Sir William Arrol was well known for inventing new equipment and innovative use of technology and so it is not surprising that he should venture into the motor car manufacturing business, while in it’s infancy.
George Johnston, a Scottish locomotion engineer had been producing steam-driven engines when his attentions turned to the new petrol-driven engines arriving from the continent. With help from two other engineers, his cousin, Norman Fulton, and Thomas Murray, Johnston began to design a new ‘horseless carriage’, the dog cart. It was to be the first motor car to be manufactured in Britain.
Very much like the design of a traditional horse-drawn carriage, the dog-cart had 6 seats and was of wooden construction. The difference was that it was powered by a 10hp engine which was mounted underneath the carriage and instead of reigns, the car was started by pulling on a rope.
Sir William Arrol provided financial backing for the dog cart to go to manufacture and became Chairman of the Mo-Car Syndicate in 1895. It was very much a financial arrangement and production and running of the company was left to Johnston it’s founder and Director. Other backers in the Syndicate included Archibald and Peter Coats of the Paisley Thread Manufacturing dynasty.
A car production works was established at Yate Street, Camlachie, Glasgow to manufacture the dog cart and in 1898 the Mo-Car Syndicate was registered with a capital of £50,000 for the business of manufacturing and selling motor cars. These very quickly became known as Arrol-Johnston cars after the Chairman and Director. The company tried to expand their market by seeking local government contracts, such as new mechanical motors for tramcars and refuse collection for the Glasgow Corporation . Despite huge respect for the Arrol name and reputation, members of the Corporation were reluctant to award contracts on the new, untested technology. Frustrated by the slow progress, Norman Fulton and Thomas Murray left the Company in 1899 and went on to found their own successful motor company, Albion Motors.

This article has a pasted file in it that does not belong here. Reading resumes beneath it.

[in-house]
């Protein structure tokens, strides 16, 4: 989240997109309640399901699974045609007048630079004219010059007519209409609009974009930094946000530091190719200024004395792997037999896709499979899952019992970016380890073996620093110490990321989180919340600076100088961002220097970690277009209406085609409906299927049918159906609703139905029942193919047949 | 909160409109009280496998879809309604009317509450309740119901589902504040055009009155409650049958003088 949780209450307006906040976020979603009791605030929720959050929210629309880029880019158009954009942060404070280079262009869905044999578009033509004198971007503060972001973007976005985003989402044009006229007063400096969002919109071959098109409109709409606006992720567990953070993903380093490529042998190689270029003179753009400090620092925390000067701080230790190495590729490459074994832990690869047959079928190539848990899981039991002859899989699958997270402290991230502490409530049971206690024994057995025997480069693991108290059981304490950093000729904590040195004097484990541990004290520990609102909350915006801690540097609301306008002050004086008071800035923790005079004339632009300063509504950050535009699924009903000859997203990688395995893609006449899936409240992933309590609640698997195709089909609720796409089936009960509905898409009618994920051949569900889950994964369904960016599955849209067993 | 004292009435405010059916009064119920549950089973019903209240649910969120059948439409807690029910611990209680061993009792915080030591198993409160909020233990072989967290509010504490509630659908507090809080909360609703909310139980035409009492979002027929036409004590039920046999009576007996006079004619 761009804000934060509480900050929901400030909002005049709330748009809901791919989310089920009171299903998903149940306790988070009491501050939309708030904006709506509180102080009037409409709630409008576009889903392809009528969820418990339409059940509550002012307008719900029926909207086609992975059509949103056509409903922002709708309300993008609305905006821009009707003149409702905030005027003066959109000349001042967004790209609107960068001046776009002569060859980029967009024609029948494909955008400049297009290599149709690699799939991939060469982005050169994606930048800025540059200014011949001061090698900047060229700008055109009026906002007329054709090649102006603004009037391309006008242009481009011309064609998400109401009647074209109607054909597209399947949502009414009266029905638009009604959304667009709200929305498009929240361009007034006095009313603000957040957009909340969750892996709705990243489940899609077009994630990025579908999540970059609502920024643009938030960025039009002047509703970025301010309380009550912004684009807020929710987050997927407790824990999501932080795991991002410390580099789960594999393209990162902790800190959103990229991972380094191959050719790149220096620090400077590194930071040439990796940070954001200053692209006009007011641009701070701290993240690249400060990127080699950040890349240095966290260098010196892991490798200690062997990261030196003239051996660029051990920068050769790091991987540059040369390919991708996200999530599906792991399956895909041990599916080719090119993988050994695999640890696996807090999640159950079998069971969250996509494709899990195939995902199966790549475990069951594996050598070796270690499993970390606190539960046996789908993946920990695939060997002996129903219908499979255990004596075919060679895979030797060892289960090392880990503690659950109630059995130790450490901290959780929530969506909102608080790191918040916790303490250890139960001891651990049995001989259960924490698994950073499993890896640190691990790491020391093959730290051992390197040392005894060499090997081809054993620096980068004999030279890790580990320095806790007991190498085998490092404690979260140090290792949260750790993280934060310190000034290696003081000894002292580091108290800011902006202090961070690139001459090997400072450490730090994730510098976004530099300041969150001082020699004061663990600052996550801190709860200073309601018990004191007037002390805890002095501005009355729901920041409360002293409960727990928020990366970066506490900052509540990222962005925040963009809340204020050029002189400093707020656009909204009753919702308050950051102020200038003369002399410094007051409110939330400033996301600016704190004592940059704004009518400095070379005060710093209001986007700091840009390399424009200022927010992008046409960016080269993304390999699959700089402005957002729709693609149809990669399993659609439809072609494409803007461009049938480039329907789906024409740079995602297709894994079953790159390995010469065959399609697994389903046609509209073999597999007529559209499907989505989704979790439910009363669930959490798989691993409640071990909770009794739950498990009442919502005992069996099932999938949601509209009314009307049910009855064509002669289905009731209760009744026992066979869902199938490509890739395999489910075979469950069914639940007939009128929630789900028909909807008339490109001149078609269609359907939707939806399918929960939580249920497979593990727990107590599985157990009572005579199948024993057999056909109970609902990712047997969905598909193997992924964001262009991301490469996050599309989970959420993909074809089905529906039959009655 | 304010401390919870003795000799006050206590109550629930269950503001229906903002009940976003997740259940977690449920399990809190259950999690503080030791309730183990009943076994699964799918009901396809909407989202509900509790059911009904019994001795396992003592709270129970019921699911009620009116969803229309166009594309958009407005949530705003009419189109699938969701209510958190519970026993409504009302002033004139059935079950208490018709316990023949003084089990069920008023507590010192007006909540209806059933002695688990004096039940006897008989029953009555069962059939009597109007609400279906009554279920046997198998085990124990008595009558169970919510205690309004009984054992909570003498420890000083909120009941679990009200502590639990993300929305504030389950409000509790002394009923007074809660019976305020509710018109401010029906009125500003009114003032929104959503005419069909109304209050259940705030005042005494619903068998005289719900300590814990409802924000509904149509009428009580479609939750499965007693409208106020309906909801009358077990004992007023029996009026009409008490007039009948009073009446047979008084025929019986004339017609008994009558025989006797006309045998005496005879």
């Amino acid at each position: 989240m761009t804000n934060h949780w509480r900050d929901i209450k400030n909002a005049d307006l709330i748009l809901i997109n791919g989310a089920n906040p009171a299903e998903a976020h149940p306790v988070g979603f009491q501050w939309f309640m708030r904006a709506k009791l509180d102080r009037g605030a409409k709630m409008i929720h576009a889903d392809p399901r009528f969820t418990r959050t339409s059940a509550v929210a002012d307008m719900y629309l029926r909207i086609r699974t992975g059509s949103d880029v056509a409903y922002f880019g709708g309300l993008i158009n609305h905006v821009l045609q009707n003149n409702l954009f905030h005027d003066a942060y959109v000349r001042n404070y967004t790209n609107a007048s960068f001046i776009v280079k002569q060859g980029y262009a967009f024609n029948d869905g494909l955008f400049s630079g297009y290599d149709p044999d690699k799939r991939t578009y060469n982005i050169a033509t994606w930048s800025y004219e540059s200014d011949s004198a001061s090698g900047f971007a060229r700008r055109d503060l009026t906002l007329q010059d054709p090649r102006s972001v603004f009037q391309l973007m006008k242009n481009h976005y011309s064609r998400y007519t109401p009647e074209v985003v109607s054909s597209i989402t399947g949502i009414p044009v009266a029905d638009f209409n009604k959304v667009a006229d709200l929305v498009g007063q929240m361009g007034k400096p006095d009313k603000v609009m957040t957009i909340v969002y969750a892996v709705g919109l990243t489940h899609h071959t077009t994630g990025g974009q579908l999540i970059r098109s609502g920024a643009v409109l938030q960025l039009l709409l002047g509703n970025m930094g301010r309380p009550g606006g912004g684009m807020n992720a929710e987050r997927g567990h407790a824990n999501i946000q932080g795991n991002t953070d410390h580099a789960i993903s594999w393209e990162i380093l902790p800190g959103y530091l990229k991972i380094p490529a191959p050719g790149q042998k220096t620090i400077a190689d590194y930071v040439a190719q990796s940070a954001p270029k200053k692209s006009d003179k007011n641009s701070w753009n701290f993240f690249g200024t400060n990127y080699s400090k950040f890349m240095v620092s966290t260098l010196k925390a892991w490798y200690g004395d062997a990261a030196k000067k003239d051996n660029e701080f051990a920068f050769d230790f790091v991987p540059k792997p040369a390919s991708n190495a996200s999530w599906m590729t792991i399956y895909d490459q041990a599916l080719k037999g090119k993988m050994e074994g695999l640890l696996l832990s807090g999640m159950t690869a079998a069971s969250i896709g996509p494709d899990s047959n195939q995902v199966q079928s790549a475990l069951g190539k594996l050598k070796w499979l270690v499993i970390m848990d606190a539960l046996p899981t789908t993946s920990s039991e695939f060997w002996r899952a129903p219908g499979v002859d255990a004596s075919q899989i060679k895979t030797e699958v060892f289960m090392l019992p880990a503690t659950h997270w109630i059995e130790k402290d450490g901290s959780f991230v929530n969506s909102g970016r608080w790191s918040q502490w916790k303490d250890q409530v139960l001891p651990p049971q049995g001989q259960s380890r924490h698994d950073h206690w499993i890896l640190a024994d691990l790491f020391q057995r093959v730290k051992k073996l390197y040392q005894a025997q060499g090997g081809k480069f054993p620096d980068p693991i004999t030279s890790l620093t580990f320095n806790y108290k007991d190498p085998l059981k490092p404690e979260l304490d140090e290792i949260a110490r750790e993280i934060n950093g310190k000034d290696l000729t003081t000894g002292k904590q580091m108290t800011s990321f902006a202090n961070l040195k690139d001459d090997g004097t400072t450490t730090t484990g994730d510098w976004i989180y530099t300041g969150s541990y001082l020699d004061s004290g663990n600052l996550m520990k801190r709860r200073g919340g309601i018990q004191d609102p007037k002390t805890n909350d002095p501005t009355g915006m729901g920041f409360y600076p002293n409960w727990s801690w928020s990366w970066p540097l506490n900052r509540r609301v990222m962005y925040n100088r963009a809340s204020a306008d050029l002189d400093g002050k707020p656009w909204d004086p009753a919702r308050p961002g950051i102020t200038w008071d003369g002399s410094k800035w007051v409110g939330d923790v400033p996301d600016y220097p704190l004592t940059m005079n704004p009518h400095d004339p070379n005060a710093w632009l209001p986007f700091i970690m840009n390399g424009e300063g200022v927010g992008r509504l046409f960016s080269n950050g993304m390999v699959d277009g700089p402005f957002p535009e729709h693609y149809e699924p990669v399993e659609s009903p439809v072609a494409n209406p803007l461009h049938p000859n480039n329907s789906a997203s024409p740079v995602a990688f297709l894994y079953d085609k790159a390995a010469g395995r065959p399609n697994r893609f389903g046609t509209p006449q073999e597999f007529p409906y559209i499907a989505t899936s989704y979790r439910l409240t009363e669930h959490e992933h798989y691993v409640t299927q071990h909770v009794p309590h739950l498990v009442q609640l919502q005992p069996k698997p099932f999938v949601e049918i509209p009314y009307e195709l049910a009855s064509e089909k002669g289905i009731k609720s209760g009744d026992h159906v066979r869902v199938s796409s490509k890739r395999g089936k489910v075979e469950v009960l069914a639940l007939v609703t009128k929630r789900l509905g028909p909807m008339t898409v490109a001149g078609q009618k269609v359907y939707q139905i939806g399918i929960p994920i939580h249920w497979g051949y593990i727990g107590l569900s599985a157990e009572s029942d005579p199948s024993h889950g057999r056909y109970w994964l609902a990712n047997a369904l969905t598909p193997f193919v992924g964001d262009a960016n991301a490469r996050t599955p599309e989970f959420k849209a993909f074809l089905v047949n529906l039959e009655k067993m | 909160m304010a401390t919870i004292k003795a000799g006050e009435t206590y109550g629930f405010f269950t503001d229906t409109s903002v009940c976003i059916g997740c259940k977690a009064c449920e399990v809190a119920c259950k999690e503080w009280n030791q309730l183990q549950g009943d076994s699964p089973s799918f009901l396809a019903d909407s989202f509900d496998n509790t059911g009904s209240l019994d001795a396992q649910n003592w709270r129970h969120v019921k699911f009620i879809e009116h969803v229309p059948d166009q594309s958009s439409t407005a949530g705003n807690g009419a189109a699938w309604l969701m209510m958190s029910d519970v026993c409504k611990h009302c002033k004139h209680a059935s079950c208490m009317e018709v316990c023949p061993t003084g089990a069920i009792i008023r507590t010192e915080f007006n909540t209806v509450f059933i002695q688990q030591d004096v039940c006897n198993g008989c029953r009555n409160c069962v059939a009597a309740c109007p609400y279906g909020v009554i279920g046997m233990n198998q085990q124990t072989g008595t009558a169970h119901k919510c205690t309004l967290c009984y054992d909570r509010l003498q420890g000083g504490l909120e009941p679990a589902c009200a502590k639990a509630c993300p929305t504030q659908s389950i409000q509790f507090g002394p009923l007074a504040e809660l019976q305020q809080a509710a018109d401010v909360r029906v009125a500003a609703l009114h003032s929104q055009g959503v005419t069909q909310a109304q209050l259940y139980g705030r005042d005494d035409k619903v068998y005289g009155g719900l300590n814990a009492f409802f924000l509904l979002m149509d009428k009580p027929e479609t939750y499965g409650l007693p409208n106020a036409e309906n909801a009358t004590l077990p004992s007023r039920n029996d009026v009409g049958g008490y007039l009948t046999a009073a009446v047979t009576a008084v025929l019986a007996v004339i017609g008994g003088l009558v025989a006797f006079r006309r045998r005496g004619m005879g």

Disaster hit the Mo-Car Syndicate in 1901 when a fire broke out at the Yate Street Works. The entire premises, engineering plant and cars under construction were destroyed at a cost of around £10,000. The Coats family who were investors in the syndicate stepped in and offered the use of one of their disused Thread Mills at Underwood Road in Paisley, and by 1902 manufacturing had resumed, employing about 500 people.
However, the Company was struggling financially and William Beardmore, the Glasgow engineering and shipbuilding magnate, stepped in to bail it out, becoming it’s largest shareholder. He restructured the company and in 1903 brought in a new Chief Engineer, John Napier. Unhappy about the changes, George Johnston left the company and by 1905 Beardmore had bought it out in it’s entirety. He changed it’s name to the Arrol-Johnston Car Company, although by this time neither of it’s namesakes were involved in the business.
- In 1905 John Napier won the first ever Automobile Association Tourist Trophy (TT) Race around the Isle of Man in an 18hp Arrol-Johnston car, beating a 20hp Rolls-Royce into second place.
- An Arrol-Johnston car designed to travel on ice and snow was used in Shackleton’s Expedition to the South Pole in 1907.
The Company became a pioneer of the car industry over the next decade, manufacturing cars in Paisley until 1913 when production was moved to Heathhall, Dumfries.